Sunday, February 22, 2009

Change of List

A "Recommended Reading" list has adorned my page since its formation. It consists of Andrew M. Boylan's Taliesin Meets the Vampires, Curt Purcell's The Groovy Age of Horror and Niels K. Petersen's Magia Posthuma.

I've decided to scrap this list in favour of a more generic "Blogs I Read" list. It's not that I've ceased recommending the aforementioned blogs, but I thought I'd expand the list and share the others I read, too...without going to the unnecessary effort of creating two separate lists.

Rather than provide something strictly associated with the field, I wanted to personalise it a bit, to reflect my personal taste. There's also room for the list to be expanded on, in future.

So, as of this writing, apart from the "Recommended Reading" list, I'm also including Ms. LuluBelle's Reading with a Bite and Brian Solomon's The Vault of Horror. They won't appear in order of preference, but in order of whoever has the most recent post.


Saturday, February 21, 2009

Motifs in the Movies

I recently discussed literary motifs in vampire fiction.

Now, it's time to focus on vampire movies.

In lieu of my own thoughts, I thought I'd recommend having a read of Christopher Beam's "I Vant to Upend Your Expectations" and Stephen Harrigan's "Standards for Vampires", both published in Slate magazine.

Hi Angela!

I received a comment (Saturday, February 21, 2009 2:06:00 PM) on "So You Wanna Write a Vampire Novel" from paranormal romance author, Angela Cameron.

She wrote:
I'm starting to think that the vampire thing is going to be so overdone before long that I'm going to have to abandon my babies.
I was going to reply to her in comment form, but my response was starting to get so extensive, that I thought I'd reply byway of this blog entry.

So, here goes.

There is a certain amount of ennui attached to the vampire genre, which is probably why a lot of people end up abandoning it.

F. Paul Wilson, author of The Keep (1981) and Midnight Mass (2004) is one example. He was obviously fed up with the genre at one point.

In an interview for Rosemary Ellen Guiley's The Complete Vampire Companion (New York: Macmillan, 1994), he was asked, "How does this fad [that is, the romanticising of vampires in fiction -ed.] affect the writer?", he replied:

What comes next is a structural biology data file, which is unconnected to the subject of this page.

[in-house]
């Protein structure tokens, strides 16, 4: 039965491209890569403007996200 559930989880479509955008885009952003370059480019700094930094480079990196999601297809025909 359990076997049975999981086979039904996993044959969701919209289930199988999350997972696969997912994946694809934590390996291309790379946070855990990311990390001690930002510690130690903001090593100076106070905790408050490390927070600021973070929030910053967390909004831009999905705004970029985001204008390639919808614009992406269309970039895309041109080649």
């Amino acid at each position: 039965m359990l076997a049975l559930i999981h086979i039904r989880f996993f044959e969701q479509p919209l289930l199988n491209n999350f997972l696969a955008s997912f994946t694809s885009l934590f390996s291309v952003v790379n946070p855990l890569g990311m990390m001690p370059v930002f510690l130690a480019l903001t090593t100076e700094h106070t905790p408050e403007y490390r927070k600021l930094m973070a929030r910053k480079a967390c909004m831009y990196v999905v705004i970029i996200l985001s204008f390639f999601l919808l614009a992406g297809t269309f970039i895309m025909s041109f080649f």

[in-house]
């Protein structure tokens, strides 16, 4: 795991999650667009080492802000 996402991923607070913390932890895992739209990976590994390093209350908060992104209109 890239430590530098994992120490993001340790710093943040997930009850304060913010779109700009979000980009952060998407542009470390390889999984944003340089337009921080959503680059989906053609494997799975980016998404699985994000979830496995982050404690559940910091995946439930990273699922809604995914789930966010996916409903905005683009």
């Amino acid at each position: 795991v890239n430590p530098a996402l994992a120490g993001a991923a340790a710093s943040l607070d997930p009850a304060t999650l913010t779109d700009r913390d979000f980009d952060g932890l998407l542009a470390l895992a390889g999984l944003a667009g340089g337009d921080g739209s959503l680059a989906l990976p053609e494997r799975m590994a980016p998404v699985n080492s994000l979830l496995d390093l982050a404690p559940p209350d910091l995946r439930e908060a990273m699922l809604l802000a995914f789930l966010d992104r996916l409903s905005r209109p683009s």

The vampire can still hold one of the greatest threats, that of death. To do that the writer must turn to a classical approach. After all, what was Dracula about but good guys versus bad guys. Dracula was more than just a bad guy; he was a force of death, and also represented something worse than death. Dracula also personalized the horror; the vampire set a target. Vampires today drag people into a dark alley, like a victim of random violence. If you make the vampire operate on that level he is nothing more than a mugger. It's less likely that I'd use the vampire again. If Robert McCammon hadn't written me and asked for a story for the anthology Under the Fang, I would never have written Midnight Mass [his contribution was later expanded into the 2004 novel of the same name -ed.]. I think we've gone too far with the vampire, and I can't see how people take it seriously anymore. (p. 99)
The thing about the vampire genre, is that it contains certain motifs which tend to get recycled. Some are happy with that (I know I am), which is how its various subgenres are formed.

Of course, once in a while, something comes along to break the mould, or catches on with the public, and thus we have examples like John Polidori's "The Vampyre" (1819), J. Sheridan LeFanu's "Carmilla" (1872), Bram Stoker's Dracula (1897), Richard Matheson's I Am Legend (1954), Anne Rice's Interview with the Vampire (1976) and, of course, Stephenie Meyer's Twilight series (2005-).